In the 13th and 14th centuries, votive masses to the Blessed Virgin were celebrated daily or weekly in many of the larger churches in England. These were special services dedicated to Mary and set to texts written in her honor. Masses were not composed in complete cycles by single composers until the late-14th century, so any recorded version of a medieval mass is a reconstruction, in the same way that each day's mass would have been constructed from different sources. Pieces were chosen to match the occasion or the purpose of the service, since most liturgical texts were related to specific feasts.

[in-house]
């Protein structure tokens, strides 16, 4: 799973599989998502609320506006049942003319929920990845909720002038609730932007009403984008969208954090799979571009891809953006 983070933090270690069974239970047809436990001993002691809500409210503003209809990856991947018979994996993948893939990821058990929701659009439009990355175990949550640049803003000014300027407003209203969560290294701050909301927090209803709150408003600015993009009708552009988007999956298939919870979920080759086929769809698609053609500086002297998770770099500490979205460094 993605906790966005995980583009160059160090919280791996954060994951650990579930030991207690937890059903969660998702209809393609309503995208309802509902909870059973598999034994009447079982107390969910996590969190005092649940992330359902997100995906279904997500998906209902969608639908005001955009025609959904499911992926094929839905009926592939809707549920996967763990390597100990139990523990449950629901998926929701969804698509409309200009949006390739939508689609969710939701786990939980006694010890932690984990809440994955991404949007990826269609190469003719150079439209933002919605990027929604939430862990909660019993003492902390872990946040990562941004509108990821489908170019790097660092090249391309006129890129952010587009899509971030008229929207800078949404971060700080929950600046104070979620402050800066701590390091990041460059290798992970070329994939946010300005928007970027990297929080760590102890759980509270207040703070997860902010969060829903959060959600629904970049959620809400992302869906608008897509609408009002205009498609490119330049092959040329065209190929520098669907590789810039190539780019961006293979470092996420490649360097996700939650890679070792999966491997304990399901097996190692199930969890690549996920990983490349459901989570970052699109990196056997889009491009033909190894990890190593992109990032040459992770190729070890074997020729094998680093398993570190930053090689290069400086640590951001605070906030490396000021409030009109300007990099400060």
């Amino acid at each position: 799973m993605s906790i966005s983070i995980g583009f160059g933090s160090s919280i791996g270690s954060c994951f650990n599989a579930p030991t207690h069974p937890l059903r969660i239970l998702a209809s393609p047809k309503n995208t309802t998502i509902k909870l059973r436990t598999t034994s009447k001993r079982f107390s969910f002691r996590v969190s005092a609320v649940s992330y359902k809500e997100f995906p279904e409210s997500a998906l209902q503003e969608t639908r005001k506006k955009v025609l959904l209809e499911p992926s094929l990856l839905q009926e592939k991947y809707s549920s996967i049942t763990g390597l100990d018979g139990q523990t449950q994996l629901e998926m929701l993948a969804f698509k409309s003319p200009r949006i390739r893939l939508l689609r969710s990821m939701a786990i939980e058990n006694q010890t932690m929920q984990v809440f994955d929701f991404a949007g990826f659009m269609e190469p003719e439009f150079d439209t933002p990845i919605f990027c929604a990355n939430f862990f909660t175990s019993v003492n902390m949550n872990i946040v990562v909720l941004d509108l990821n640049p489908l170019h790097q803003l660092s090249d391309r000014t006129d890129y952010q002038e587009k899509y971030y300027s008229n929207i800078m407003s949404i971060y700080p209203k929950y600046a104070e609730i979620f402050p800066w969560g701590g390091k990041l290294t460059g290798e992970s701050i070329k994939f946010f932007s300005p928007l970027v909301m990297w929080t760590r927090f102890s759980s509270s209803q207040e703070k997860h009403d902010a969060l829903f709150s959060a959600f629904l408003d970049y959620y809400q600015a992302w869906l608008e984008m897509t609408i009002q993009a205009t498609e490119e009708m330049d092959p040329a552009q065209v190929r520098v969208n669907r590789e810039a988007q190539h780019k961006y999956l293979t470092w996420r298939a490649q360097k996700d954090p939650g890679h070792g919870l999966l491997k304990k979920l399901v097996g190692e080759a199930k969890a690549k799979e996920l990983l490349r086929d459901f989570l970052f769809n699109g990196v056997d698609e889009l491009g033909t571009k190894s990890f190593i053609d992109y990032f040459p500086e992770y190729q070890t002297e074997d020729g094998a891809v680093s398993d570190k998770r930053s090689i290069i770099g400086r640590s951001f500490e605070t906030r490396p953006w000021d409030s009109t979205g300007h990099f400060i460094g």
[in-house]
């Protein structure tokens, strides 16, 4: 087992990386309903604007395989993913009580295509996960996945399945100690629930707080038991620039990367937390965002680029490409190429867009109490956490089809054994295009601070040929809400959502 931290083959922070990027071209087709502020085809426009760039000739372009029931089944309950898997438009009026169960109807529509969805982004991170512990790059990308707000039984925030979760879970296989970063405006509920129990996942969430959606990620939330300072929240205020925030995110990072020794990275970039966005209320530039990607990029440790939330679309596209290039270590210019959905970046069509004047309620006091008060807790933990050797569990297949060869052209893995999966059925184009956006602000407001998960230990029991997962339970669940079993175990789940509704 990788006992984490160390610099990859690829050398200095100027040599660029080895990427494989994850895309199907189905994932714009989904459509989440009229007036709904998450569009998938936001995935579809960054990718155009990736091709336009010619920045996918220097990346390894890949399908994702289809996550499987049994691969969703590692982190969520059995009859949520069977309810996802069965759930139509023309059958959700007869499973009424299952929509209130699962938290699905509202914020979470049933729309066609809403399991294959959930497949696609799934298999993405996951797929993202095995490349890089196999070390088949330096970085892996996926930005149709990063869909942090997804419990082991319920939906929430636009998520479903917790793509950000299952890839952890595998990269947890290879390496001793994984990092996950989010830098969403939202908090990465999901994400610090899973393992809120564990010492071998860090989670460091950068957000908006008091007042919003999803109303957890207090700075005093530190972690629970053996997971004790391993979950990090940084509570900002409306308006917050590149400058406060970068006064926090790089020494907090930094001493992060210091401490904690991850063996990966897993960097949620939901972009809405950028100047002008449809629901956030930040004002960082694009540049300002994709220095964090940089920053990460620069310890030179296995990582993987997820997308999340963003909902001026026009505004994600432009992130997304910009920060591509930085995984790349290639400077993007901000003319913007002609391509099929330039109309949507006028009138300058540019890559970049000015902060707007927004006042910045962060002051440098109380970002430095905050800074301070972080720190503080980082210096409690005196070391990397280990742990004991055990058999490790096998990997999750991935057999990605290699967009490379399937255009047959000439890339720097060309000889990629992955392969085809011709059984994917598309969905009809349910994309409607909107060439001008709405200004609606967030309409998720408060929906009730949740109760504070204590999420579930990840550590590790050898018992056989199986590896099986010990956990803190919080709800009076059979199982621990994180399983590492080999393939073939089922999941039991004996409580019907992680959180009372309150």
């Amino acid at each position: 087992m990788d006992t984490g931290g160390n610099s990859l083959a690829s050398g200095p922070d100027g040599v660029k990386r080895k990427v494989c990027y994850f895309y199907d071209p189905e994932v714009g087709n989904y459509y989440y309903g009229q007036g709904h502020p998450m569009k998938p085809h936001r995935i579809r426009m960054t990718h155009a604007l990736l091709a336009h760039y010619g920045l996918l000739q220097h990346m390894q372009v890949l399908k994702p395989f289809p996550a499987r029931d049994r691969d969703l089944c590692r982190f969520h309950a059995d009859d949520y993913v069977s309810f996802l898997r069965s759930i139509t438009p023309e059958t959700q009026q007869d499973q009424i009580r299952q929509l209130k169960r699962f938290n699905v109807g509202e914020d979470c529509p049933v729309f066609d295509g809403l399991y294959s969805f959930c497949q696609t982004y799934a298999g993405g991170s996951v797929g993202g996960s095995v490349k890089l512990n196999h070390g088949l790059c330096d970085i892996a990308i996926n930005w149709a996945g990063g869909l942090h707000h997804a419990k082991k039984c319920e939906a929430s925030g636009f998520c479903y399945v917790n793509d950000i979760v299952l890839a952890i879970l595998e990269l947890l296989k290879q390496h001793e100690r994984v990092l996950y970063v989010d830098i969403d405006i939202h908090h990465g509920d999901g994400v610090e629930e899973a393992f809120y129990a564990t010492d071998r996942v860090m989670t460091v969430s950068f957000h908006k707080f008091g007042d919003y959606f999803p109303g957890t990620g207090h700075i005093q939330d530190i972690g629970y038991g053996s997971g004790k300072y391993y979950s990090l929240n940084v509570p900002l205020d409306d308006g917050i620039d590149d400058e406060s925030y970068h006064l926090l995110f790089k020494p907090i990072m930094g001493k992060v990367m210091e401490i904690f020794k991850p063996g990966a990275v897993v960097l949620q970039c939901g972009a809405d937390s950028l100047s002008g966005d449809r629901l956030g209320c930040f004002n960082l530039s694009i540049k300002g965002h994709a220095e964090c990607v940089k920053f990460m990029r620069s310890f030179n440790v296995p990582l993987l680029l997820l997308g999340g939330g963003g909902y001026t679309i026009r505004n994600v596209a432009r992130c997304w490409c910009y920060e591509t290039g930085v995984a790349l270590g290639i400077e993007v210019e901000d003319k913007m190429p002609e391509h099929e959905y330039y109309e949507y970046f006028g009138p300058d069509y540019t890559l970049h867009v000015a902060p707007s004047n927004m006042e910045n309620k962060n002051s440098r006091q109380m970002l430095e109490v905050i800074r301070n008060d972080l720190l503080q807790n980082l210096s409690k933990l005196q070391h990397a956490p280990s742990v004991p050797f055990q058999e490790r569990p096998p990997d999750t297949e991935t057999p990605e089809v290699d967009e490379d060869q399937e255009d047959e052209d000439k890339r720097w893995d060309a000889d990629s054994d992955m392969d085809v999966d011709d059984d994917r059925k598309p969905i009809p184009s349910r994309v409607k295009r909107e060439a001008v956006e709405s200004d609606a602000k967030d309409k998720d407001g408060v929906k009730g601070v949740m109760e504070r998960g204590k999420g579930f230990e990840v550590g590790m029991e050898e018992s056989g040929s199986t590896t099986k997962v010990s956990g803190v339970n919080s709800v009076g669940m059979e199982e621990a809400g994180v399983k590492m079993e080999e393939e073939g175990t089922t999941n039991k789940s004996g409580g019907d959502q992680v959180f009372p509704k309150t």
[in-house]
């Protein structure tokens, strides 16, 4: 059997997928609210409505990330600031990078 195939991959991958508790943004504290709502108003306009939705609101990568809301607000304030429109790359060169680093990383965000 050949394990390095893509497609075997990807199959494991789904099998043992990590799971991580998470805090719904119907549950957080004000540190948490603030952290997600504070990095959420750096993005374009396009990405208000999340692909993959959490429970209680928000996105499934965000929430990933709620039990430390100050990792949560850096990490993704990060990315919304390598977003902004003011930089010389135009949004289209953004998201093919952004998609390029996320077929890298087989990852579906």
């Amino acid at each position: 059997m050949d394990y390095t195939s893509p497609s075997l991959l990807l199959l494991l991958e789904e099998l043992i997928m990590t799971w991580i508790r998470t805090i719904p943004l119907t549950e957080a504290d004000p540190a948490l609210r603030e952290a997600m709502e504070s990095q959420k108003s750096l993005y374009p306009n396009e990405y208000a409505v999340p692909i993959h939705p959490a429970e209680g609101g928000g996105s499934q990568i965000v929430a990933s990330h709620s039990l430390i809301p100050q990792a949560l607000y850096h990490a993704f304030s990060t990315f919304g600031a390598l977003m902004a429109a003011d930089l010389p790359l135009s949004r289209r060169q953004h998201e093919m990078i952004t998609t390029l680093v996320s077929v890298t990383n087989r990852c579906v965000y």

A LAMMAS LADYMASS uses anonymous English music of this period, drawing together a variety of liturgical settings including motets with multiple texts, monophonic and polyphonic conductus (songs generally used at transitional points), and a troped Kyrie (one which has additional text inserted into the standard Kyrie text, as a type of commentary) to produce a Ladymass as it might have been celebrated in the 14th century. As is usual for Anonymous 4, the singing is lovely and simple, without sounding mannered or labored.